While watching the Olympics, I noticed something over and over again. Those who usually started fast would fade by the end of the race. Those who put themselves in a spot to win, and exerted their energy during a final push, usually came out on top. It's not how you start a race, but the way you finish that counts.
Both the US and Canada try to take a hands-off approach to labor relations allowing the unions and employers to negotiate and bargain freely; hoping for an agreement between the two parties that has the consent of both parties. There is one key difference - several actually, but only one that I am going to talk about here - that completely changes the game between the US and Canada: First Contract Arbitration.
When the unions tried pushing for the Employee Free Choice Act (EFCA) in 2009/2010, they focused their public campaign on card-check. Basically, if an employee signs a union card then it is a vote for a union. Instead as it currently stands, if an employee signs a union card then it is a vote to have a secret ballot election for a union. Basically, the election would go from two-stage elections to a one-stage sign-up.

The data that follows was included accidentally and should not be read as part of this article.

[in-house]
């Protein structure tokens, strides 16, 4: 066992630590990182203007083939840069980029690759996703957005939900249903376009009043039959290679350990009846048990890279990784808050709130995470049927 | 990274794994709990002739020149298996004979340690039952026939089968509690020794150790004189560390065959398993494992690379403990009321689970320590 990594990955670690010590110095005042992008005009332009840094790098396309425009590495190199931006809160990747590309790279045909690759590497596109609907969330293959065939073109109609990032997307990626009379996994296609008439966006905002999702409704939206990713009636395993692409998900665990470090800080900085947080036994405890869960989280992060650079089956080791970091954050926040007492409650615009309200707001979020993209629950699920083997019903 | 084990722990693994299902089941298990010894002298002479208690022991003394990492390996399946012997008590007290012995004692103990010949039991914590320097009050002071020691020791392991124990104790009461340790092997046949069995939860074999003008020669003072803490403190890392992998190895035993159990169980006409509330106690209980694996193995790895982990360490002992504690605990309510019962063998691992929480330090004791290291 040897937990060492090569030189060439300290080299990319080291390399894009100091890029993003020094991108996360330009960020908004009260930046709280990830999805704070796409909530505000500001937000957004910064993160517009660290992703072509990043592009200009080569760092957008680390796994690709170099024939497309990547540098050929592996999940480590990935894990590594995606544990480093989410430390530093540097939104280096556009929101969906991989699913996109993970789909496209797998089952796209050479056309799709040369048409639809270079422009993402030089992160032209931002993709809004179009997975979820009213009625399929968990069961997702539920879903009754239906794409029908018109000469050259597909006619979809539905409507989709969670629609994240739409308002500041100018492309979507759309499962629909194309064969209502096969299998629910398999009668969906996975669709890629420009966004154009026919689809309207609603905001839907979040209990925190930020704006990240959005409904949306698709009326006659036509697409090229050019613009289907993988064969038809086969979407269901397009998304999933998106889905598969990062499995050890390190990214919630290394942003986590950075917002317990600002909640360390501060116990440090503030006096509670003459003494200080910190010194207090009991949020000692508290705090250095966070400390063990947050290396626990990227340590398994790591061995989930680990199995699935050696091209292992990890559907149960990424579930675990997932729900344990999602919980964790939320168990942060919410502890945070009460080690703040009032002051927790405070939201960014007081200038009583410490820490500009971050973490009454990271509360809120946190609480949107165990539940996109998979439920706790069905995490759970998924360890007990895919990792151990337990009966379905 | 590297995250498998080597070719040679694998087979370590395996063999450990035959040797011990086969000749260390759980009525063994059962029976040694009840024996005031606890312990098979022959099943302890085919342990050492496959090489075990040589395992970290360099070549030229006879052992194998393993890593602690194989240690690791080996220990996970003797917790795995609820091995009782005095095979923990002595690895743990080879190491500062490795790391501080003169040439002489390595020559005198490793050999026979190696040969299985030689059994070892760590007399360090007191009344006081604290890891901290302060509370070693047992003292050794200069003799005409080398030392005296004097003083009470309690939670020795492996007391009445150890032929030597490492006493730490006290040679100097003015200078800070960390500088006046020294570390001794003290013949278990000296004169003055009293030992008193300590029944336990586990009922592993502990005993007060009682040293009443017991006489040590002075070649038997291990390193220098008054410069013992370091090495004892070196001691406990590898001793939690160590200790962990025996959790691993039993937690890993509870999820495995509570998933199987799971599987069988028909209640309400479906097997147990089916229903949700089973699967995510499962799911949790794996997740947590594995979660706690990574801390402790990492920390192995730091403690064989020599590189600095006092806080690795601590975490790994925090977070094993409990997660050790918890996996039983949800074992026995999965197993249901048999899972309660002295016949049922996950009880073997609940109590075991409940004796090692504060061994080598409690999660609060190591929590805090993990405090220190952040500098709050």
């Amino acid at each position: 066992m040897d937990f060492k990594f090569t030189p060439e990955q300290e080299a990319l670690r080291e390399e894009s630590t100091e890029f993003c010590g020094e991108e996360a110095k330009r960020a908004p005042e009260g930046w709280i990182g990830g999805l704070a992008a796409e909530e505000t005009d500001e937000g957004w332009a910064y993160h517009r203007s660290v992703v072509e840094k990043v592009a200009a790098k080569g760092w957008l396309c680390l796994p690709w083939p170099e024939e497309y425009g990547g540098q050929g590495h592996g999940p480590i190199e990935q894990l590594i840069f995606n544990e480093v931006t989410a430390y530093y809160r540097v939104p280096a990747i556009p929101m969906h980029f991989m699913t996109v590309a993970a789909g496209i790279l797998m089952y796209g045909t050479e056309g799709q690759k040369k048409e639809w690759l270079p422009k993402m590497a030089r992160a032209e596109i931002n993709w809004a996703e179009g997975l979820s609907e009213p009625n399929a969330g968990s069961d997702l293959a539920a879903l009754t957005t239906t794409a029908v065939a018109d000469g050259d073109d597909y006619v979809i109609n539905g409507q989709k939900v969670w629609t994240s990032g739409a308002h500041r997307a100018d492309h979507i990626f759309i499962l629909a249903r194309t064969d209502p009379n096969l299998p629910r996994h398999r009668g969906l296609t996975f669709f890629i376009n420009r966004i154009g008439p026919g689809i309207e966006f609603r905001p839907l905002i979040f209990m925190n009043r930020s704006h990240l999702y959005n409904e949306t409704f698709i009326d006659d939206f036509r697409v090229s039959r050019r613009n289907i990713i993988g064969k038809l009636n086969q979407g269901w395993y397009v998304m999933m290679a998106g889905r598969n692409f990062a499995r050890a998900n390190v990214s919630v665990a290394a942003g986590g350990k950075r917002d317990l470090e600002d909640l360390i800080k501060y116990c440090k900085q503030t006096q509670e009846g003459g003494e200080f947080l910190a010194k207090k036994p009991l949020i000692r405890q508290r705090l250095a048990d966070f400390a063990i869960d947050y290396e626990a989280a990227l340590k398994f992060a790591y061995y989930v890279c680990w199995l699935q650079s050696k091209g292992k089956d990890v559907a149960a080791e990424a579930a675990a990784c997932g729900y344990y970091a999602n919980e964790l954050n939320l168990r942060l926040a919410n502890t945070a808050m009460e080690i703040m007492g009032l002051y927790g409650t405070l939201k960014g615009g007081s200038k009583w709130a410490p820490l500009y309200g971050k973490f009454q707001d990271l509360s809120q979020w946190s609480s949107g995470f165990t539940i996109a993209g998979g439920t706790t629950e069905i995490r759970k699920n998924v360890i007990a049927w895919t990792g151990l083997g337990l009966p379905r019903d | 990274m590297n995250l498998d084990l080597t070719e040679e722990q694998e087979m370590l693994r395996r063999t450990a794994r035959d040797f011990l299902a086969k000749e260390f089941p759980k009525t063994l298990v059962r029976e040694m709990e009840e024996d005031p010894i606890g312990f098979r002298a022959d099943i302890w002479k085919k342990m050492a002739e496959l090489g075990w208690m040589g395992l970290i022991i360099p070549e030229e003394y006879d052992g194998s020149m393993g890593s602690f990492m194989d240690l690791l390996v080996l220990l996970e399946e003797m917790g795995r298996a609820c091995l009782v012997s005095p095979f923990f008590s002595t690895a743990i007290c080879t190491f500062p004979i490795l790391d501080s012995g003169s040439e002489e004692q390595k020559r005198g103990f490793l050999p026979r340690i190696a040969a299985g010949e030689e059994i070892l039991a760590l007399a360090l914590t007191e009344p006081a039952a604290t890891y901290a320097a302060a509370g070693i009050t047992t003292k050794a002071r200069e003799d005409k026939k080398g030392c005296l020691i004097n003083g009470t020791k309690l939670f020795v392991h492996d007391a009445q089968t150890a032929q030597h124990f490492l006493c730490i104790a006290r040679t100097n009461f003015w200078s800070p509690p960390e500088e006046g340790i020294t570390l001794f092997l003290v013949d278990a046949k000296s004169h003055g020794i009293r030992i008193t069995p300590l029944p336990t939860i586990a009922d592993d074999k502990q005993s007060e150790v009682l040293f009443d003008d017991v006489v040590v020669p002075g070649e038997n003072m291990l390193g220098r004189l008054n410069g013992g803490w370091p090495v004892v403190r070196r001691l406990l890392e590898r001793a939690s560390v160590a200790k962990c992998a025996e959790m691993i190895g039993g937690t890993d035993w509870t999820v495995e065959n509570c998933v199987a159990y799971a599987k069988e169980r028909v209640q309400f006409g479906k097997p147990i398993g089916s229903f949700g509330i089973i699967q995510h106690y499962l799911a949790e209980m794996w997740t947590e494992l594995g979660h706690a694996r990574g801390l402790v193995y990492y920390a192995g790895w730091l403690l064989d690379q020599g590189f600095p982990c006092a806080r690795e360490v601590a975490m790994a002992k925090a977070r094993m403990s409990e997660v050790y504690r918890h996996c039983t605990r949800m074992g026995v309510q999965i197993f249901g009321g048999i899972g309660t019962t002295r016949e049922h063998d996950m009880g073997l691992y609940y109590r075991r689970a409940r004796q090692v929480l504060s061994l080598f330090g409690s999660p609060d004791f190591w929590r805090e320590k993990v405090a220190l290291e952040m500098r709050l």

Interestingly, Ontario had card check and moved to a secret ballot election. Different provinces do it differently, but most in Canada have an election is held only 5 days after turning in the cards, whereas in the US it is a month later at earliest - pending on lawsuits or lack thereof. It is not an anomaly for elections to occur years after the cards were filed. That is changing though...
Anyways... despite the huge public campaign, it all was a giant strategic misstep. The unions focused on how to start the race. Instead the piece of EFCA that the unions really needed was the clause over First Contract Arbitration. The end game is more important than the starting gun.
If the union and employer can't agree on a contract after making a good faith effort, then an arbitrator will be appointed, let both sides plead their case, and then make a binding decision. It guarantees that after a prolonged organizing effort, there will be a light at the end of the tunnel.